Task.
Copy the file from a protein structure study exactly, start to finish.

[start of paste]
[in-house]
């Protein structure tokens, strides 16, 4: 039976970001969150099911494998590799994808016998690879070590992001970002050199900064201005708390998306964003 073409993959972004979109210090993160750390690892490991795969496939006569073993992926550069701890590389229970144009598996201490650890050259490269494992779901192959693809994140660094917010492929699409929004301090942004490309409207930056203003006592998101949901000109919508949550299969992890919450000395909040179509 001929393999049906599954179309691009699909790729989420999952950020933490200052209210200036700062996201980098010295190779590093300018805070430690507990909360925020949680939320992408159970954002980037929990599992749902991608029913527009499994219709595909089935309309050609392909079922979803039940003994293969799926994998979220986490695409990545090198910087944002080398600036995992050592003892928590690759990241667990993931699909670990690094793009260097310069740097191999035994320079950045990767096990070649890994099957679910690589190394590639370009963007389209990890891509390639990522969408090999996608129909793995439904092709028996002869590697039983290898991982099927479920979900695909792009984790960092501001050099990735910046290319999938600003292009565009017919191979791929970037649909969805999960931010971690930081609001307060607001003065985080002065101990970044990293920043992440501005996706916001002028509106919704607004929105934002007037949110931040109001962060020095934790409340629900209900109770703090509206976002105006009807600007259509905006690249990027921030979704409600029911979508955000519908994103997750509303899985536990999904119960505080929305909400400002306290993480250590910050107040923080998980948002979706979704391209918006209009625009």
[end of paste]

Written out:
[in-house]
């Protein structure tokens, strides 16, 4: 039976970001969150099911494998590799994808016998690879070590992001970002050199900064201005708390998306964003 073409993959972004979109210090993160750390690892490991795969496939006569073993992926550069701890590389229970144009598996201490650890050259490269494992779901192959693809994140660094917010492929699409929004301090942004490309409207930056203003006592998101949901000109919508949550299969992890919450000395909040179509 001929393999049906599954179309691009699909790729989420999952950020933490200052209210200036700062996201980098010295190779590093300018805070430690507990909360925020949680939320992408159970954002980037929990599992749902991608029913527009499994219709595909089935309309050609392909079922979803039940003994293969799926994998979220986490695409990545090198910087944002080398600036995992050592003892928590690759990241667990993931699909670990690094793009260097310069740097191999035994320079950045990767096990070649890994099957679910690589190394590639370009963007389209990890891509390639990522969408090999996608129909793995439904092709028996002869590697039983290898991982099927479920979900695909792009984790960092501001050099990735910046290319999938600003292009565009017919191979791929970037649909969805999960931010971690930081609001307060607001003065985080002065101990970044990293920043992440501005996706916001002028509106919704607004929105934002007037949110931040109001962060020095934790409340629900209900109770703090509206976002105006009807600007259509905006690249990027921030979704409600029911979508955000519908994103997750509303899985536990999904119960505080929305909400400002306290993480250590910050107040923080998980948002979706979704391209918006209009625009």